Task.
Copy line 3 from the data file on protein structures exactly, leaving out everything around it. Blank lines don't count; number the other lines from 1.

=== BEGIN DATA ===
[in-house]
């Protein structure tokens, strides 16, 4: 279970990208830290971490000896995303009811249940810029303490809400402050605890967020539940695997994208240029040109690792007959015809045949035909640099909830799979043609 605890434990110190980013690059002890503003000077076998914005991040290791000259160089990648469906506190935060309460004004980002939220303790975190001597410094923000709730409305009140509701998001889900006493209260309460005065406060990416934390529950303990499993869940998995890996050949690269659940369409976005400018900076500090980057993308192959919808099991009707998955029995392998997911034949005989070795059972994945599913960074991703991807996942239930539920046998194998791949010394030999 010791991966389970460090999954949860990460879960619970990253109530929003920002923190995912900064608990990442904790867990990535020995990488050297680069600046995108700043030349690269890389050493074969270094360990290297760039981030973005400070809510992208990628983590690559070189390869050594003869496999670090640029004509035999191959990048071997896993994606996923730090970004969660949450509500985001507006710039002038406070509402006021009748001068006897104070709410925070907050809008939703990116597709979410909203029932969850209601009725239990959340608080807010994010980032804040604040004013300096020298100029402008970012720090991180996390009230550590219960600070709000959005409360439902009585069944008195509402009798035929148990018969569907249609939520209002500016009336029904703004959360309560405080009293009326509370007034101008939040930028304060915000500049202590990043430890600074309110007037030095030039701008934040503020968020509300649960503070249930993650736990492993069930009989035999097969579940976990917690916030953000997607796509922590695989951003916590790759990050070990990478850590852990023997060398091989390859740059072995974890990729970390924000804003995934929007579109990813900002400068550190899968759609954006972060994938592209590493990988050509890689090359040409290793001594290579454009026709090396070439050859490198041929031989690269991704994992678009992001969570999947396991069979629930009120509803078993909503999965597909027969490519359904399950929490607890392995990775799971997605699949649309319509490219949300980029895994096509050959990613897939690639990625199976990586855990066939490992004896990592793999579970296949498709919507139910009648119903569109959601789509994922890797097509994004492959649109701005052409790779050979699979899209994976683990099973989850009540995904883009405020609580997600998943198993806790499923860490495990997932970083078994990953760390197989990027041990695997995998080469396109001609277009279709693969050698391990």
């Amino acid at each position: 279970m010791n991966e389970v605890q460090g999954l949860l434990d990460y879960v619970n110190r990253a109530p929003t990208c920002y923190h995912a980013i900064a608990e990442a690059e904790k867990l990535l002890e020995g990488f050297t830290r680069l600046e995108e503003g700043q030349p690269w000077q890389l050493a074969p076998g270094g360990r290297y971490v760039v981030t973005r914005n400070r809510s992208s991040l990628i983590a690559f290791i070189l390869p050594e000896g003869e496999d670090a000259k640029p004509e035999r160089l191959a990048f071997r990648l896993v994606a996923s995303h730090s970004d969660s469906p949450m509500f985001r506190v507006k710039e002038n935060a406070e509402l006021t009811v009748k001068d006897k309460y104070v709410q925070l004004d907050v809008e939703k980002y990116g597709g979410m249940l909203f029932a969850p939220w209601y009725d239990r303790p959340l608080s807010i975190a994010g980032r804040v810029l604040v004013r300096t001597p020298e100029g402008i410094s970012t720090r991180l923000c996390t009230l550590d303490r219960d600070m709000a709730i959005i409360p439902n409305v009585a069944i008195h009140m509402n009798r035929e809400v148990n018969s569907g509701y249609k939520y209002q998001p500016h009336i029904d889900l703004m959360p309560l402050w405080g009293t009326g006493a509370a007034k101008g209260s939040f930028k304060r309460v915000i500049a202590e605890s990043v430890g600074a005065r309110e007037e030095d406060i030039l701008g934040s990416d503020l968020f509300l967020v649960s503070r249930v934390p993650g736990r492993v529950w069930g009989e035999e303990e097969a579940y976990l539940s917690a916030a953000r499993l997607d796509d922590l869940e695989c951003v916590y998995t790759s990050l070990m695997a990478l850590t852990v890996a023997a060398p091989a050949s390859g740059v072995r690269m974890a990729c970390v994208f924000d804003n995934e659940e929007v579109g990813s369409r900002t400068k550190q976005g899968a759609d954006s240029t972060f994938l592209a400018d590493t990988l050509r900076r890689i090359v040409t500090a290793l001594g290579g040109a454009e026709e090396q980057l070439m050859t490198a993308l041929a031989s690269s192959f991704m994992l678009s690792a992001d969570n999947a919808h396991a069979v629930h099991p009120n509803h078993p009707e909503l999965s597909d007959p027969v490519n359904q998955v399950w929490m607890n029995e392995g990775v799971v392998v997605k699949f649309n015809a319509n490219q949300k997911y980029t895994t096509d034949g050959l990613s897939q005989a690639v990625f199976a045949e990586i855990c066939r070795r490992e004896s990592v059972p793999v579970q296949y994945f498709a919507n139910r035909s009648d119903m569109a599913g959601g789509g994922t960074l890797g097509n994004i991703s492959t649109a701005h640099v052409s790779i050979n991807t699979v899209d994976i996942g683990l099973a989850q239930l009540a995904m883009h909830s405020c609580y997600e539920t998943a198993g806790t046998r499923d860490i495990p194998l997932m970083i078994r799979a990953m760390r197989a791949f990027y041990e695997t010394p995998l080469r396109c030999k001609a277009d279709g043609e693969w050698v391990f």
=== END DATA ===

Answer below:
């Amino acid at each position: 279970m010791n991966e389970v605890q460090g999954l949860l434990d990460y879960v619970n110190r990253a109530p929003t990208c920002y923190h995912a980013i900064a608990e990442a690059e904790k867990l990535l002890e020995g990488f050297t830290r680069l600046e995108e503003g700043q030349p690269w000077q890389l050493a074969p076998g270094g360990r290297y971490v760039v981030t973005r914005n400070r809510s992208s991040l990628i983590a690559f290791i070189l390869p050594e000896g003869e496999d670090a000259k640029p004509e035999r160089l191959a990048f071997r990648l896993v994606a996923s995303h730090s970004d969660s469906p949450m509500f985001r506190v507006k710039e002038n935060a406070e509402l006021t009811v009748k001068d006897k309460y104070v709410q925070l004004d907050v809008e939703k980002y990116g597709g979410m249940l909203f029932a969850p939220w209601y009725d239990r303790p959340l608080s807010i975190a994010g980032r804040v810029l604040v004013r300096t001597p020298e100029g402008i410094s970012t720090r991180l923000c996390t009230l550590d303490r219960d600070m709000a709730i959005i409360p439902n409305v009585a069944i008195h009140m509402n009798r035929e809400v148990n018969s569907g509701y249609k939520y209002q998001p500016h009336i029904d889900l703004m959360p309560l402050w405080g009293t009326g006493a509370a007034k101008g209260s939040f930028k304060r309460v915000i500049a202590e605890s990043v430890g600074a005065r309110e007037e030095d406060i030039l701008g934040s990416d503020l968020f509300l967020v649960s503070r249930v934390p993650g736990r492993v529950w069930g009989e035999e303990e097969a579940y976990l539940s917690a916030a953000r499993l997607d796509d922590l869940e695989c951003v916590y998995t790759s990050l070990m695997a990478l850590t852990v890996a023997a060398p091989a050949s390859g740059v072995r690269m974890a990729c970390v994208f924000d804003n995934e659940e929007v579109g990813s369409r900002t400068k550190q976005g899968a759609d954006s240029t972060f994938l592209a400018d590493t990988l050509r900076r890689i090359v040409t500090a290793l001594g290579g040109a454009e026709e090396q980057l070439m050859t490198a993308l041929a031989s690269s192959f991704m994992l678009s690792a992001d969570n999947a919808h396991a069979v629930h099991p009120n509803h078993p009707e909503l999965s597909d007959p027969v490519n359904q998955v399950w929490m607890n029995e392995g990775v799971v392998v997605k699949f649309n015809a319509n490219q949300k997911y980029t895994t096509d034949g050959l990613s897939q005989a690639v990625f199976a045949e990586i855990c066939r070795r490992e004896s990592v059972p793999v579970q296949y994945f498709a919507n139910r035909s009648d119903m569109a599913g959601g789509g994922t960074l890797g097509n994004i991703s492959t649109a701005h640099v052409s790779i050979n991807t699979v899209d994976i996942g683990l099973a989850q239930l009540a995904m883009h909830s405020c609580y997600e539920t998943a198993g806790t046998r499923d860490i495990p194998l997932m970083i078994r799979a990953m760390r197989a791949f990027y041990e695997t010394p995998l080469r396109c030999k001609a277009d279709g043609e693969w050698v391990f």